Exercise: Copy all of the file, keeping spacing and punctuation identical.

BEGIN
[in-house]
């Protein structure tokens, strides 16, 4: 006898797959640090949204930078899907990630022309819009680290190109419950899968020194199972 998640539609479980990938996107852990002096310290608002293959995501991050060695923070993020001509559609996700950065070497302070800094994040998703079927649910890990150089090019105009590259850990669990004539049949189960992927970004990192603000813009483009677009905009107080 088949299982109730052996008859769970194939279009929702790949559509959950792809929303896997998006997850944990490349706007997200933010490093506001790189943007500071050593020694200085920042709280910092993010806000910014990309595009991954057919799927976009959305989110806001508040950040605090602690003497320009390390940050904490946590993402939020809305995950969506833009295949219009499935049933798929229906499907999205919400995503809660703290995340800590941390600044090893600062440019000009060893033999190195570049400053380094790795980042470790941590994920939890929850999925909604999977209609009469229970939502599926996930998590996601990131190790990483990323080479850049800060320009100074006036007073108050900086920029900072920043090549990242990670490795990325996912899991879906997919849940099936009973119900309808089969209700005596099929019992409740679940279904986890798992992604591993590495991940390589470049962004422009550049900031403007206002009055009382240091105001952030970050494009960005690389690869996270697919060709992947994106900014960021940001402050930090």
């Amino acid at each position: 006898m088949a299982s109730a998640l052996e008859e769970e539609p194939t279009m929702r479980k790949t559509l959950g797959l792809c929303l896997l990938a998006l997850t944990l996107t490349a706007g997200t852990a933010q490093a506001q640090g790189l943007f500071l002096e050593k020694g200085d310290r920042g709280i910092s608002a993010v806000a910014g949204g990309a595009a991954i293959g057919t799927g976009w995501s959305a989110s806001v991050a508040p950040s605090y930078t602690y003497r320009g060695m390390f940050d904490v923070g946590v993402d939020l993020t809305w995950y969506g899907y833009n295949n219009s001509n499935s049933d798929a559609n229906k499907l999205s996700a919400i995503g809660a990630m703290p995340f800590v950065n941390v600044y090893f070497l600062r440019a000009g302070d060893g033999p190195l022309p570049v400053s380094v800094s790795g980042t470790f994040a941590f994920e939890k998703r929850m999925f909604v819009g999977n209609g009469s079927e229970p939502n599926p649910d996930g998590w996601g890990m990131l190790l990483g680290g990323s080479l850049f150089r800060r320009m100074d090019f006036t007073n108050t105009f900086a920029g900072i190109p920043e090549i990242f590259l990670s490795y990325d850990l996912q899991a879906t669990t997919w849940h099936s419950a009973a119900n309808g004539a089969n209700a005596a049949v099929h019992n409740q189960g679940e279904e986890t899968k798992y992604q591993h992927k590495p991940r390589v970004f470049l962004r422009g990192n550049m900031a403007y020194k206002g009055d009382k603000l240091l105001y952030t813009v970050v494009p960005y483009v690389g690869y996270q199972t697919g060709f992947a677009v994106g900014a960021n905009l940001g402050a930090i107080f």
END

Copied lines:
[in-house]
């Protein structure tokens, strides 16, 4: 006898797959640090949204930078899907990630022309819009680290190109419950899968020194199972 998640539609479980990938996107852990002096310290608002293959995501991050060695923070993020001509559609996700950065070497302070800094994040998703079927649910890990150089090019105009590259850990669990004539049949189960992927970004990192603000813009483009677009905009107080 088949299982109730052996008859769970194939279009929702790949559509959950792809929303896997998006997850944990490349706007997200933010490093506001790189943007500071050593020694200085920042709280910092993010806000910014990309595009991954057919799927976009959305989110806001508040950040605090602690003497320009390390940050904490946590993402939020809305995950969506833009295949219009499935049933798929229906499907999205919400995503809660703290995340800590941390600044090893600062440019000009060893033999190195570049400053380094790795980042470790941590994920939890929850999925909604999977209609009469229970939502599926996930998590996601990131190790990483990323080479850049800060320009100074006036007073108050900086920029900072920043090549990242990670490795990325996912899991879906997919849940099936009973119900309808089969209700005596099929019992409740679940279904986890798992992604591993590495991940390589470049962004422009550049900031403007206002009055009382240091105001952030970050494009960005690389690869996270697919060709992947994106900014960021940001402050930090």
């Amino acid at each position: 006898m088949a299982s109730a998640l052996e008859e769970e539609p194939t279009m929702r479980k790949t559509l959950g797959l792809c929303l896997l990938a998006l997850t944990l996107t490349a706007g997200t852990a933010q490093a506001q640090g790189l943007f500071l002096e050593k020694g200085d310290r920042g709280i910092s608002a993010v806000a910014g949204g990309a595009a991954i293959g057919t799927g976009w995501s959305a989110s806001v991050a508040p950040s605090y930078t602690y003497r320009g060695m390390f940050d904490v923070g946590v993402d939020l993020t809305w995950y969506g899907y833009n295949n219009s001509n499935s049933d798929a559609n229906k499907l999205s996700a919400i995503g809660a990630m703290p995340f800590v950065n941390v600044y090893f070497l600062r440019a000009g302070d060893g033999p190195l022309p570049v400053s380094v800094s790795g980042t470790f994040a941590f994920e939890k998703r929850m999925f909604v819009g999977n209609g009469s079927e229970p939502n599926p649910d996930g998590w996601g890990m990131l190790l990483g680290g990323s080479l850049f150089r800060r320009m100074d090019f006036t007073n108050t105009f900086a920029g900072i190109p920043e090549i990242f590259l990670s490795y990325d850990l996912q899991a879906t669990t997919w849940h099936s419950a009973a119900n309808g004539a089969n209700a005596a049949v099929h019992n409740q189960g679940e279904e986890t899968k798992y992604q591993h992927k590495p991940r390589v970004f470049l962004r422009g990192n550049m900031a403007y020194k206002g009055d009382k603000l240091l105001y952030t813009v970050v494009p960005y483009v690389g690869y996270q199972t697919g060709f992947a677009v994106g900014a960021n905009l940001g402050a930090i107080f």